Volkswagen eyes test drives of Al-powered self-driving vans in Germany

By Ashika Rajan, Trainee Reporter
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VW Van
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The German automobile manufacturer Volkswagen (VW) has announced that it would begin testing its new autonomous vehicles in Germany this summer.

Argo Al, a US-based startup backed by Ford and VW has developed the hardware and software for the German automaker’s electric ID Buzz vans.

By 2025, the company aims to launch a commercial delivery and micro-transit service in Germany.

VW and Argo executives held a press conference this week to provide an update on their partnership, which was first revealed in 2019 as a continuation of VW’s “global alliance” with Ford. Although much of what they spoke about was already understood, it did include a more detailed look at the timeline for launching a revenue-generating service using VW’s vehicles and Argo’s autonomous technology.

Argo said that it will launch the fifth generation of its automated driving technology with the VW ID Buzz, the electric variant of the automaker’s iconic microbus, which it has been testing in the US with Ford for the last few years. The startup’s founder and CEO, Mr. Bryan Salesky, praised Argo and Volkswagen’s collaborative nature.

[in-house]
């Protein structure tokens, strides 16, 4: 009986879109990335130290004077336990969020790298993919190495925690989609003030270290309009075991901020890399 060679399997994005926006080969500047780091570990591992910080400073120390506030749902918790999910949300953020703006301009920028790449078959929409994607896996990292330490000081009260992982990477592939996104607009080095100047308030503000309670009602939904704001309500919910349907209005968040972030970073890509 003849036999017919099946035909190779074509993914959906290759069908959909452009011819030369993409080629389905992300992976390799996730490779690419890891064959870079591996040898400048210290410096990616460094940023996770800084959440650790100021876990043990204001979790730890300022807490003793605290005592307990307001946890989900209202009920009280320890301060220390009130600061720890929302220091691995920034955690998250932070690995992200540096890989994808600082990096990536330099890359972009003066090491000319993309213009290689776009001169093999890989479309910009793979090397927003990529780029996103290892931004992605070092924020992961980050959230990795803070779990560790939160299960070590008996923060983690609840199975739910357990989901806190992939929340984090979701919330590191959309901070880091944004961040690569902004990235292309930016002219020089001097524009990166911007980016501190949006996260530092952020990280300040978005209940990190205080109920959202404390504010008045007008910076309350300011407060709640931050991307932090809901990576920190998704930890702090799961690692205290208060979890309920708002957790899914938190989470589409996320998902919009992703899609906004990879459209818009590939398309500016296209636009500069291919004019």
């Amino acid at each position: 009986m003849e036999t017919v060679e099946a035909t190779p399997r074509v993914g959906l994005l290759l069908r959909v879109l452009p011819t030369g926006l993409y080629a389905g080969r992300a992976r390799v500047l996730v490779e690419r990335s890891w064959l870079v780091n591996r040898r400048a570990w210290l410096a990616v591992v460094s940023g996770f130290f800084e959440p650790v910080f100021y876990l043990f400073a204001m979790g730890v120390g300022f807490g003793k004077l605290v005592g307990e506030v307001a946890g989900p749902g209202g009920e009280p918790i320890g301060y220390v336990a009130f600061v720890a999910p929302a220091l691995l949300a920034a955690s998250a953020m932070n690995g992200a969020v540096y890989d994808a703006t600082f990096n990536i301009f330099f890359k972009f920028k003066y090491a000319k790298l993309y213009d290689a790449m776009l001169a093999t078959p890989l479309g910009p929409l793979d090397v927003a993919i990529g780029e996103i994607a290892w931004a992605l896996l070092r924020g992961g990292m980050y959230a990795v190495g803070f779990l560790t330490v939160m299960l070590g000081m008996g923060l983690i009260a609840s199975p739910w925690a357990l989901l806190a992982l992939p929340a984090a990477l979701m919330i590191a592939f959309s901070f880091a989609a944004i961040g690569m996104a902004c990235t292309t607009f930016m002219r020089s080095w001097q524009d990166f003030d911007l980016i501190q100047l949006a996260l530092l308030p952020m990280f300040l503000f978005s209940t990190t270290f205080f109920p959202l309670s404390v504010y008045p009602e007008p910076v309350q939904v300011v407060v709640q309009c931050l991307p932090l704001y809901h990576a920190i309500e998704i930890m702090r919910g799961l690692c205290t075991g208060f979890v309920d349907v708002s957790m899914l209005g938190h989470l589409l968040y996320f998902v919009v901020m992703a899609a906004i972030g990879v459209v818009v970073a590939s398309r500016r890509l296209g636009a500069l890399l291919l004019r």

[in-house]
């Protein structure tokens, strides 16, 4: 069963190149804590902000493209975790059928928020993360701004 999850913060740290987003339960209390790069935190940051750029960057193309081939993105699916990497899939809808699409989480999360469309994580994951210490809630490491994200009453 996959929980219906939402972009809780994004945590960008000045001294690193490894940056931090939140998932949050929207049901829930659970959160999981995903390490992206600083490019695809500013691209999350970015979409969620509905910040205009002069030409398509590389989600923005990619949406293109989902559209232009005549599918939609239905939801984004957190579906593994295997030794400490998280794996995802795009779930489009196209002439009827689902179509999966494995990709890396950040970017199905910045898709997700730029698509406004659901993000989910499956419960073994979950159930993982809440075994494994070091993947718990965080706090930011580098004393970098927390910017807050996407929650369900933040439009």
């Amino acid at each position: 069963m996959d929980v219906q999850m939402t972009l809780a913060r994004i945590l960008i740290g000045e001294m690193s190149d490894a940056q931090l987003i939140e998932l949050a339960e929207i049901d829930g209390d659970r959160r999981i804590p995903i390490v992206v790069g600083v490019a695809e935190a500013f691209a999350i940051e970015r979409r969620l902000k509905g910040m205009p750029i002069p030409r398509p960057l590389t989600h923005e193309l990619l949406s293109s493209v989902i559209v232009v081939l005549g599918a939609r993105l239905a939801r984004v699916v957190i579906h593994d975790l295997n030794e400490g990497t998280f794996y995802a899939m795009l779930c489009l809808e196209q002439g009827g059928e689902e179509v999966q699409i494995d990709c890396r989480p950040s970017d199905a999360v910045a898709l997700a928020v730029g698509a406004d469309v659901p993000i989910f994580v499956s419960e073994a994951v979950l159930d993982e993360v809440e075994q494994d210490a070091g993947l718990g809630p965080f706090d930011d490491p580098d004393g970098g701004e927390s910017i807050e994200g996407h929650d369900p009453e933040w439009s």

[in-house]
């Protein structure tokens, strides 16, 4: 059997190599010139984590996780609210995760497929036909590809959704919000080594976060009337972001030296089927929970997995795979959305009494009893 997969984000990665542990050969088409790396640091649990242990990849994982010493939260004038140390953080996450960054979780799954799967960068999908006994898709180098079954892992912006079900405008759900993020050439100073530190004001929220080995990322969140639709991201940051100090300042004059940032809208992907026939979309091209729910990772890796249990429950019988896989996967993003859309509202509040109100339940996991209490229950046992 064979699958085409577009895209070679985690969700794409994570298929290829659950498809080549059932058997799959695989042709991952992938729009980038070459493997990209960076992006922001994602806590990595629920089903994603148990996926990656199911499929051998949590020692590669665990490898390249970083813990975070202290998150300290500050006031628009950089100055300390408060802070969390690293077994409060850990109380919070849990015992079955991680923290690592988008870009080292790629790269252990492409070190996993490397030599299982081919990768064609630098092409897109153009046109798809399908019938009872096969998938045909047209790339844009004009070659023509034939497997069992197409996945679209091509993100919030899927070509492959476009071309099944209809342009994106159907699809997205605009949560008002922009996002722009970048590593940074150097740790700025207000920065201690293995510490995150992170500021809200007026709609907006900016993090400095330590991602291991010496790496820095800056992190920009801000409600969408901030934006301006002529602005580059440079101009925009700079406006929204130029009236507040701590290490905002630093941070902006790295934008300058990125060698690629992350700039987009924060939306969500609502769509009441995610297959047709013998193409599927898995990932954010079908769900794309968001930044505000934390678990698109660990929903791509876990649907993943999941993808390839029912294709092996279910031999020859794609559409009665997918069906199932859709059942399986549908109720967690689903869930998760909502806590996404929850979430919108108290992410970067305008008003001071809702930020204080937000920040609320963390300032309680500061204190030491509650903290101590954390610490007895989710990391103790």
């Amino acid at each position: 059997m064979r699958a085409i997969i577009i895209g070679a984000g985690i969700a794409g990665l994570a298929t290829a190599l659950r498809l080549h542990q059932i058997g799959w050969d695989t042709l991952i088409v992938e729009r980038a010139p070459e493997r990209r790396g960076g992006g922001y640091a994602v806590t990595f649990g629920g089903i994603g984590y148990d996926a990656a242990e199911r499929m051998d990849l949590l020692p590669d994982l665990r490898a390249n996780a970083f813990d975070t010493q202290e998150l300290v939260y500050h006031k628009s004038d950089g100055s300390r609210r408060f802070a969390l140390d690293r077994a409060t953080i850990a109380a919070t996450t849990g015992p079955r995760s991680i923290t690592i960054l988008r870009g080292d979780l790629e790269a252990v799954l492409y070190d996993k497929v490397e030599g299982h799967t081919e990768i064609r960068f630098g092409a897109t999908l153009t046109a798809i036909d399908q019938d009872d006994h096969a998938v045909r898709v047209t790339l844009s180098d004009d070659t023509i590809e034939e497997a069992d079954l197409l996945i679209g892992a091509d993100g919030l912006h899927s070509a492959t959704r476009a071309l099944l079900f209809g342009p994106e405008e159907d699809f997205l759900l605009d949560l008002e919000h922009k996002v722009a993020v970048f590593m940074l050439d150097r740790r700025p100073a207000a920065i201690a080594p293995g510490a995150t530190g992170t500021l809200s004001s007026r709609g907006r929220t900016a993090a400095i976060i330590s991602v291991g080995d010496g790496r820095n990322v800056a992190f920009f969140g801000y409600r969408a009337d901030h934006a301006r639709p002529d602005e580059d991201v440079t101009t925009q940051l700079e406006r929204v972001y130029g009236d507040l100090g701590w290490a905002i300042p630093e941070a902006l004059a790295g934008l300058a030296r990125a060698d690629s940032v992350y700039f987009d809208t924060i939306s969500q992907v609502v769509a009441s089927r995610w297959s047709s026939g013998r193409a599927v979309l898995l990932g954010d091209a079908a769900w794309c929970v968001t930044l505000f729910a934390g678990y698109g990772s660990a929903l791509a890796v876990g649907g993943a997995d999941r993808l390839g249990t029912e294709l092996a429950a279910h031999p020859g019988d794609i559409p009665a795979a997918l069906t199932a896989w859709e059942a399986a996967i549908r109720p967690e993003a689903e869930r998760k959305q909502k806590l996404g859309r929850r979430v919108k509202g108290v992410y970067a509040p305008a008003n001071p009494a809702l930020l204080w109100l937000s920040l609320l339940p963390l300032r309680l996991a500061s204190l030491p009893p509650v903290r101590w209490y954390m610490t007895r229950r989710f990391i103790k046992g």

Argo and VW collaborated earlier this year to develop a prototype minivan using the German company’s MEB electric vehicle platform with Argo’s AV technology, including LIDAR sensors, radar, and cameras, within the body of a VW T6 Transporter.

Argo’s software also allows the vehicle to “see” its surroundings, prepare its next moves, and anticipate the movements of other vehicles and pedestrians on the road. This, combined with Argo’s sensor suite, enables automated driving at low and high speeds, according to Mr. Salesky.

VW plans to use the vans as part of a ride-sharing fleet operated by its subsidiary Moia. Since 2017 Moia has been running an electric vehicle fleet as part of its “ride-pooling” service in Hamburg, serving over 3 million customers.

The AV industry has been consolidating rapidly over the last year, with many companies being acquired or merged with others. It’s a mad scramble to keep businesses alive in the face of longer timelines and higher operating costs, with little hope of generating sales soon. Robotaxis, in particular, is thought to be farther away than other companies expect. VW and Argo both maintain their trust in their ability to meet the deadline.

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